In this blog, I will be summarizing three research studies that support the effectiveness of Animal Assisted Psychotherapy with teens. Each study evaluated the use of AAIs (Animal Assisted Interventions) either with horses or with cats and dogs. The information from these studies is highly useful, because it shows real and tangible evidence of the effectiveness and benefits of AAT with the adolescent population. If you are a parent or a consenting teen, you may be curious about whether incorporating animals into therapy is truly helpful for you. Let's take a look at some of the studies and statistics that can help answer that question.
"The Use of Animal-Assisted Therapy in Adolescents that have Acute Mental Illness" by Maria Cristina Stefanini and Franca Tani.
In this research article, a study was conducted with a sample of 34 adolescents, aged 11-17 at the Child Neurology and Psychiatry Unit of Meyer Pediatric Hospital at the University of Florence. They were selected for having an acute psychiatric diagnosis, being of developmental age, and able to give informed consent.
The aim of this study was to compare the effects of Animal-Assisted Therapy (AAT) with a standardized treatment protocol in children and adolescents admitted to the psychiatry hospital for acute mental disorders. The research approach was a randomized controlled trial. The selection criteria involved randomization of patients into treatment or control groups. At the beginning of the AAT intervention, there were no differences in patients' demographical, behavioral and clinical condition in the control and treatment groups. Evaluators and clinicians were blinded about which treatment group a patient was in. Patients participated in weekly sessions for 3 months with four phases: familiarization with the animal and the handler; individual intervention; group activity; discussion of the AAT experience. Three methods of measurement were used: The Children Global Assessment Scale (C GAS), format of hospital care, and ordinary school attendance which was measured by a rating scale.
The findings verified that AAT can have significant positive effects on therapeutic progress and recovery process. Participants also showed a significant increase in their global functioning, a significant reduction of time spent in hospital, and a significant increase of ordinary school attendance compared with the control group patients.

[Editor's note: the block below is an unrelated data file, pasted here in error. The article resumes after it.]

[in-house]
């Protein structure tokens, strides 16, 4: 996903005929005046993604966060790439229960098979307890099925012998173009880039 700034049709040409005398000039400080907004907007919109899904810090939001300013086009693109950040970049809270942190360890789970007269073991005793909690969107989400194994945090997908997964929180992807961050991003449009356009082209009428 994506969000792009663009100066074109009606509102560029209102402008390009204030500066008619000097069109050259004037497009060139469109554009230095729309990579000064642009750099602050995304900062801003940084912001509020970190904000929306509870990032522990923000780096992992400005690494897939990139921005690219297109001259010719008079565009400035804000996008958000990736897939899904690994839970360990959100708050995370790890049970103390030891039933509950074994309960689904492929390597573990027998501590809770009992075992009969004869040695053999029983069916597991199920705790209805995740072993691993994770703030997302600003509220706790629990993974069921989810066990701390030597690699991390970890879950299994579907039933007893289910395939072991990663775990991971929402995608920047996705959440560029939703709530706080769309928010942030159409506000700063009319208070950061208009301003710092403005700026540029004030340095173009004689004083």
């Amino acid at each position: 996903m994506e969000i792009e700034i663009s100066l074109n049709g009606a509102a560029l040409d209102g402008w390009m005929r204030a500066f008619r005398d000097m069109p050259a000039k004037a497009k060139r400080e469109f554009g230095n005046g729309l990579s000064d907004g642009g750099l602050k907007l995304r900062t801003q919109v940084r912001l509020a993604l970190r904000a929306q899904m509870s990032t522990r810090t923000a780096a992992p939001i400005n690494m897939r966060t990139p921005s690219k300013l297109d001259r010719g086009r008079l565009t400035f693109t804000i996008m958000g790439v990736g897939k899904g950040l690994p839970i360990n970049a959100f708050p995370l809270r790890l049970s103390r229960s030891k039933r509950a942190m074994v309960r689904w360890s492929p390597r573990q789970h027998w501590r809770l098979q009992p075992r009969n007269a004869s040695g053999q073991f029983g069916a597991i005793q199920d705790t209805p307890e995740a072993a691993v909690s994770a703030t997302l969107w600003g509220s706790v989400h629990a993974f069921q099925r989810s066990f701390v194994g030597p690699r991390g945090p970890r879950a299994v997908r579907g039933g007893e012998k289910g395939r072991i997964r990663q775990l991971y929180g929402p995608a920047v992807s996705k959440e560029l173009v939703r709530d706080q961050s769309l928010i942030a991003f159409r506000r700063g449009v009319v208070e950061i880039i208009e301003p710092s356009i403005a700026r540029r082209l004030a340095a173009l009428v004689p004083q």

The strengths of the study were that it used high quality standards of eliminating variables as much as possible, and using 3 assessment measures. The study was conducted in accordance with the guidelines for the ethical treatment of human participants of the American Psychological Association. Protocol research was approved by the hospital ethics committee. It is also the first study to investigate how an AAT program can have an impact on the care process such as length of hospital stay. The study lacked follow up at 6-12 months afterward. The study also had a small selection of participants and did not explore which target populations benefited most from AAT (Anxiety Disorders, Mood Disorders, and Eating Disorders.)
"Whispering to Horses: Childhood Sexual Abuse, Depression and the Efficacy of Equine Facilitated Therapy" by Tania Signal, Nik Taylor, Helena Botros, Kathryn Prentice, and Kathryn Lazarus.
This study researched three differing age groups; children, adolescents and adults. Participants included 15 children (aged 8-11 years), 15 adolescents (aged 12-17 years) and 14 adults (aged 19-50 years) with 10 of the 44 participants identifying as Indigenous Australians. This study aimed to evaluate and compare the efficacy of an Equine Facilitated Therapy (EFT) program run by Phoenix House (a sexual assault referral center in Queensland, Australia).
Research Approach/ Methodology
This was a quasi-experimental, repeated measures design which was used to evaluate changes in depressive symptoms with all participants, which were measured using the Child Depression Index or Beck Depression Inventory at three points in time. Comparisons of change scores between Time 1 (intake to service) and Time 2 (post in-clinic counseling for 6.6 weeks for child group; 6.4 weeks for adolescent group; 2 weeks-12 months for the adult group.) and Time 2 and Time 3 (post-Equine Facilitated Therapy for 9-10 weeks). A repeated-measures analysis of variance (ANOVA) was used to assess change scores between Time 1, Time 2 and Time 3, and to test the hypothesis that the EFT program was effective in decreasing depression symptoms in participants.
Children- Post-measures indicated that there was no significant change in reported symptoms of depression between data collected at Time 1 and Time 2, while, CDI scores from Time 3 were significantly lower than those at Time 2, indicating a significant decrease in reported depressive symptoms. The children's average score on the CDI scored above the cut off for clinical depression at Times 1 and 2 but falls well below the cutoff at Time 3 following the EFT program.
Adolescents- The study indicates a significant improvement in reported depressive symptoms. The teenagers show a fall from an average rating of ‘moderate’ depression at both Time 1 and Time 2 to ‘mild’ depression at Time 3.
Adults- Although not significant, a consistent trend showed that the older the women in the adult group, the larger the change in scores from Time 2 to Time 3. Average ratings of BDI scores shifted from ‘moderate’ at Time 1 and Time 2 to ‘minimal’ at Time 3.
The strength of the study is that it shows treatment effectiveness with Equine Facilitated Therapy is not dependent on age, gender or ethnicity. It mentions that previous literature regarding treatment effects for internalizing symptoms (such as depression) following childhood sexual abuse suggests that EFT results were much more significant than seen following TF-CBT, for children and adolescents. Some limitations are that further studies would benefit from measures to assess which type of animal is most effective, and measures for animal welfare and wellbeing. Another limitation is the small numbers of indigenous participants and the lack of other ethnicities in the sample. Greater inclusion of male CSA survivors would also be beneficial due to evidence that women experience depression as a result of Childhood Sexual Abuse.